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Revista mexicana de astronomía y astrofísica

versión impresa ISSN 0185-1101

Rev. mex. astron. astrofis vol.43 no.1 México ene. 2007





An inevitable reference date for contemporary Mexican astronomy is the 17th of February 1942, when Mexican president Manuel Ávila Camacho inaugurated the Observatorio Astrofísico Nacional on a small hill next to the town of Tonantzintla, Puebla. Luis Enrique Erro became its first director, leading a handful of people to the professional study of astronomy. Guillermina González was among the original Tonantzintla staff and, through her recommendation, her sister Graciela joined the observatory a couple of years later. She was assigned to the archive of astronomical plates, and in the following years she was active as valuable assistant to Guillermo Haro in the search for flares and transients in the Tonantzintla plates. She discovered a large number of flare stars and co–authored several papers with G. Haro, L. Rivera–Terrazas, E. Chavira, E. Parsamian and W. W. Morgan, dealing with flare stars in Orion, the Pleiades, Praesepe, Cygnus and other regions mapped with the legendary Tonantzintla Schmidt camera.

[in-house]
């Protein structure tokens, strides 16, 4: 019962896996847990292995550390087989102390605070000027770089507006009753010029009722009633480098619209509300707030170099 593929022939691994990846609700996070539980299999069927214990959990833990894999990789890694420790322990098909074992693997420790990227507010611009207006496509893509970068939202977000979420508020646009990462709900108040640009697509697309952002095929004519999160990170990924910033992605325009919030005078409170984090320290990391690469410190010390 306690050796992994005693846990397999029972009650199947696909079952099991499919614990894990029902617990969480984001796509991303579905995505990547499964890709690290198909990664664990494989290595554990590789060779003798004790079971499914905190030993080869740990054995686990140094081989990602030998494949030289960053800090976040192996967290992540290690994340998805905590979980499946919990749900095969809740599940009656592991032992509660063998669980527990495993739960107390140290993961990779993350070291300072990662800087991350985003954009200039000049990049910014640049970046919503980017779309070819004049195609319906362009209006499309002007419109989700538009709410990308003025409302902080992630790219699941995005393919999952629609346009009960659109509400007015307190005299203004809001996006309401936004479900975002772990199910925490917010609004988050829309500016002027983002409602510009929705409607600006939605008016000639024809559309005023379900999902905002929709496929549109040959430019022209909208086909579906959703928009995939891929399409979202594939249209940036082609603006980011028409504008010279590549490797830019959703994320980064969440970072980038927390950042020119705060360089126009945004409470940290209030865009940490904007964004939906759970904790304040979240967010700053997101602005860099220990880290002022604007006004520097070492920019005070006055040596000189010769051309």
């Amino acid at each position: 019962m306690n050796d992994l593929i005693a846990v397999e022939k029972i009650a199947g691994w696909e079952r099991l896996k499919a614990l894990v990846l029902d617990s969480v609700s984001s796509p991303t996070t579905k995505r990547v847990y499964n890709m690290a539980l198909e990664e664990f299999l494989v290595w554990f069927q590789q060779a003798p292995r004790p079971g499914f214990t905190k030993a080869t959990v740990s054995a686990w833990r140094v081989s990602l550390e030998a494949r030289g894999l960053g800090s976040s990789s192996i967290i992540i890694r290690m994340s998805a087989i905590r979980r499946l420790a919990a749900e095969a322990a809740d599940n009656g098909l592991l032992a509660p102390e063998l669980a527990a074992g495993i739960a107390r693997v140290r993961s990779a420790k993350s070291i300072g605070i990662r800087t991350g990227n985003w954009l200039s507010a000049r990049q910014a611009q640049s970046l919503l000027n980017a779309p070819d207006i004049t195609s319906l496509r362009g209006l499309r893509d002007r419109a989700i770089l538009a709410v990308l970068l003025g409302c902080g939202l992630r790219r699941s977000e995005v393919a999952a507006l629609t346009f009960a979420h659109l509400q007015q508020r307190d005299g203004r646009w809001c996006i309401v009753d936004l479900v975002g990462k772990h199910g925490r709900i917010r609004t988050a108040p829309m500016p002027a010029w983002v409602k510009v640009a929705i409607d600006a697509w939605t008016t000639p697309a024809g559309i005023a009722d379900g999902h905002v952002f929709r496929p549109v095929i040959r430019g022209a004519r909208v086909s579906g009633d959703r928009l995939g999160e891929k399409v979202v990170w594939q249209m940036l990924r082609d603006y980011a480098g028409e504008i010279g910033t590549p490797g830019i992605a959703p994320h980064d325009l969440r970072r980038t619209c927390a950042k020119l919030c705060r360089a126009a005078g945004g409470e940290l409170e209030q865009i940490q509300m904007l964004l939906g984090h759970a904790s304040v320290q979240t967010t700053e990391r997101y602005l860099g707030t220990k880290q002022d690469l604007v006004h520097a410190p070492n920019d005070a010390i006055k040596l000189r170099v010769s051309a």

In more recent times, Graciela González became the curator of the Tonantzintla collection of plates, the unique archive of hundreds of astronomical images taken with the Schmidt camera during the 1950s and 60s and spanning a sizeable fraction of the Northern and Equatorial skies. She took excellent care of them, ensuring that whoever consulted the plates followed all due precautions, and she participated in their digitalization. This quiet and smiling woman, the unassuming last survivor of the Observatorio Astrofísico Nacional de Tonantzintla, died unexpectedly on the 24th of September 2006. She had served astronomy with love and devotion for over sixty years and took with her the last memories of a pioneering era in Mexican astronomy.

Alberto Carramiñana

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